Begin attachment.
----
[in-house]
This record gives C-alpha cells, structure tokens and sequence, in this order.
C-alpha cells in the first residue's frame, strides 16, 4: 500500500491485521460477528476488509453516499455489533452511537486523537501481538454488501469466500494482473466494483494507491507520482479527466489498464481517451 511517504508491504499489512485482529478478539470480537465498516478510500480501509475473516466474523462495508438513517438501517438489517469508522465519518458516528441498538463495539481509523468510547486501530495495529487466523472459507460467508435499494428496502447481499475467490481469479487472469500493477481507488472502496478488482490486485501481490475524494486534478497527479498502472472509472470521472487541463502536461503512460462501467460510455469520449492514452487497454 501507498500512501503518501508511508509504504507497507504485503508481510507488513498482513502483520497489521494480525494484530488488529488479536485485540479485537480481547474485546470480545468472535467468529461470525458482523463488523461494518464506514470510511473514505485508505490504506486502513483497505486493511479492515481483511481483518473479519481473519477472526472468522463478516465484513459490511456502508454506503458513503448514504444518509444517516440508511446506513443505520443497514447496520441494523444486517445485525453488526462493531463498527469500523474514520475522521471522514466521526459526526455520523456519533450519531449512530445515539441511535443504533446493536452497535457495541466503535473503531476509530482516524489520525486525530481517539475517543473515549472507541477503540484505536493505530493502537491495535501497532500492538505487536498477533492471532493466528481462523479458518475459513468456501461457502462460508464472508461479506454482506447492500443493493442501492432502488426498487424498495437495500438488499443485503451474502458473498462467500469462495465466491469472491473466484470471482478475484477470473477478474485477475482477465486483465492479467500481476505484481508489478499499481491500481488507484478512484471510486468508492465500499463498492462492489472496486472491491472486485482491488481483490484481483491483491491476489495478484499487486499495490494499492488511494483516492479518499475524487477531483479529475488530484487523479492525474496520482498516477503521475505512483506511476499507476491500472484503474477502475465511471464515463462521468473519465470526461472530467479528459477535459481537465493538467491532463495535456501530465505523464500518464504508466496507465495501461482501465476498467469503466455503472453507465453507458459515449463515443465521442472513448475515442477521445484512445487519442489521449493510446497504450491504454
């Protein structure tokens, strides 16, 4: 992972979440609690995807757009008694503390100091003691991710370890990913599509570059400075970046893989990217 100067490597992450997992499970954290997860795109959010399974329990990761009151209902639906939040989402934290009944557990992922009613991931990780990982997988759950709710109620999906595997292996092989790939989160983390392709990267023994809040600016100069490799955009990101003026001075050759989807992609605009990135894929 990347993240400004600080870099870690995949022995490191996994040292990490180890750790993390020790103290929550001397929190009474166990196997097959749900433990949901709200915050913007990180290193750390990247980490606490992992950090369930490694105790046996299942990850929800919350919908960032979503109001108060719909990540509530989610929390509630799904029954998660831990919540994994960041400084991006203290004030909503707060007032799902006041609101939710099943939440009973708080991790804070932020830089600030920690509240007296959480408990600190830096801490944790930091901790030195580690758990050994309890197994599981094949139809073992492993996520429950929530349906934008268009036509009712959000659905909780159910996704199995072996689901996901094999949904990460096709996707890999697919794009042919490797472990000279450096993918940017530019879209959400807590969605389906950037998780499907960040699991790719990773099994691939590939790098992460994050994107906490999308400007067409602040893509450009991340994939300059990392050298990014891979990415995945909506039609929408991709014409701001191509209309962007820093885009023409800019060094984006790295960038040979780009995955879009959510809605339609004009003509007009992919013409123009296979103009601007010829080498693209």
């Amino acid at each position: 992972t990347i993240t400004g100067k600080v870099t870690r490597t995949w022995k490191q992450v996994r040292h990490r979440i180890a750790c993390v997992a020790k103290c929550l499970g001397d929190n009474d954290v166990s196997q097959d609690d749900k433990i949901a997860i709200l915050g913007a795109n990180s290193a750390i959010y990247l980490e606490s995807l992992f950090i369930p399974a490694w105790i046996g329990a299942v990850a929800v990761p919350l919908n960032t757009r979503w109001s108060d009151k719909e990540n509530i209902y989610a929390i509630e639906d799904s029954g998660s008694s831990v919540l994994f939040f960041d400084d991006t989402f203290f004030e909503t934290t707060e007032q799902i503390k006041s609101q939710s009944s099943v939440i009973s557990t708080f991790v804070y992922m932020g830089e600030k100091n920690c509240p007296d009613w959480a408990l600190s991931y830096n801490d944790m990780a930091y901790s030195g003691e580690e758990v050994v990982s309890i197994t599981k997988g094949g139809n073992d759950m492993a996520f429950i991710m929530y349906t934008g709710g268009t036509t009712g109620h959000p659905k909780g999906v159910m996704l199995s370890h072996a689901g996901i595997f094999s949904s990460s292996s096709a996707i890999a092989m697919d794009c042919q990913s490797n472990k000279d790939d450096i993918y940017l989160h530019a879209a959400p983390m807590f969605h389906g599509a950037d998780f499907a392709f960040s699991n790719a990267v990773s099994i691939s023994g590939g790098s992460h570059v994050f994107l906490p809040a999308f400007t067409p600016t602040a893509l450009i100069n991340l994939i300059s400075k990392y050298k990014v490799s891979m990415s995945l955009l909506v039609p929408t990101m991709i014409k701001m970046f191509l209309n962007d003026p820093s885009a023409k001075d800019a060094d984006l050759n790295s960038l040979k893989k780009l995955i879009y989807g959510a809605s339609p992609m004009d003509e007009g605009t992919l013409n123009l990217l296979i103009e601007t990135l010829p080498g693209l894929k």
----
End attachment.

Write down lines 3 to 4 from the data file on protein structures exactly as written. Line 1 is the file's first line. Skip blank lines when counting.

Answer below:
C-alpha cells in the first residue's frame, strides 16, 4: 500500500491485521460477528476488509453516499455489533452511537486523537501481538454488501469466500494482473466494483494507491507520482479527466489498464481517451 511517504508491504499489512485482529478478539470480537465498516478510500480501509475473516466474523462495508438513517438501517438489517469508522465519518458516528441498538463495539481509523468510547486501530495495529487466523472459507460467508435499494428496502447481499475467490481469479487472469500493477481507488472502496478488482490486485501481490475524494486534478497527479498502472472509472470521472487541463502536461503512460462501467460510455469520449492514452487497454 501507498500512501503518501508511508509504504507497507504485503508481510507488513498482513502483520497489521494480525494484530488488529488479536485485540479485537480481547474485546470480545468472535467468529461470525458482523463488523461494518464506514470510511473514505485508505490504506486502513483497505486493511479492515481483511481483518473479519481473519477472526472468522463478516465484513459490511456502508454506503458513503448514504444518509444517516440508511446506513443505520443497514447496520441494523444486517445485525453488526462493531463498527469500523474514520475522521471522514466521526459526526455520523456519533450519531449512530445515539441511535443504533446493536452497535457495541466503535473503531476509530482516524489520525486525530481517539475517543473515549472507541477503540484505536493505530493502537491495535501497532500492538505487536498477533492471532493466528481462523479458518475459513468456501461457502462460508464472508461479506454482506447492500443493493442501492432502488426498487424498495437495500438488499443485503451474502458473498462467500469462495465466491469472491473466484470471482478475484477470473477478474485477475482477465486483465492479467500481476505484481508489478499499481491500481488507484478512484471510486468508492465500499463498492462492489472496486472491491472486485482491488481483490484481483491483491491476489495478484499487486499495490494499492488511494483516492479518499475524487477531483479529475488530484487523479492525474496520482498516477503521475505512483506511476499507476491500472484503474477502475465511471464515463462521468473519465470526461472530467479528459477535459481537465493538467491532463495535456501530465505523464500518464504508466496507465495501461482501465476498467469503466455503472453507465453507458459515449463515443465521442472513448475515442477521445484512445487519442489521449493510446497504450491504454
């Protein structure tokens, strides 16, 4: 992972979440609690995807757009008694503390100091003691991710370890990913599509570059400075970046893989990217 100067490597992450997992499970954290997860795109959010399974329990990761009151209902639906939040989402934290009944557990992922009613991931990780990982997988759950709710109620999906595997292996092989790939989160983390392709990267023994809040600016100069490799955009990101003026001075050759989807992609605009990135894929 990347993240400004600080870099870690995949022995490191996994040292990490180890750790993390020790103290929550001397929190009474166990196997097959749900433990949901709200915050913007990180290193750390990247980490606490992992950090369930490694105790046996299942990850929800919350919908960032979503109001108060719909990540509530989610929390509630799904029954998660831990919540994994960041400084991006203290004030909503707060007032799902006041609101939710099943939440009973708080991790804070932020830089600030920690509240007296959480408990600190830096801490944790930091901790030195580690758990050994309890197994599981094949139809073992492993996520429950929530349906934008268009036509009712959000659905909780159910996704199995072996689901996901094999949904990460096709996707890999697919794009042919490797472990000279450096993918940017530019879209959400807590969605389906950037998780499907960040699991790719990773099994691939590939790098992460994050994107906490999308400007067409602040893509450009991340994939300059990392050298990014891979990415995945909506039609929408991709014409701001191509209309962007820093885009023409800019060094984006790295960038040979780009995955879009959510809605339609004009003509007009992919013409123009296979103009601007010829080498693209």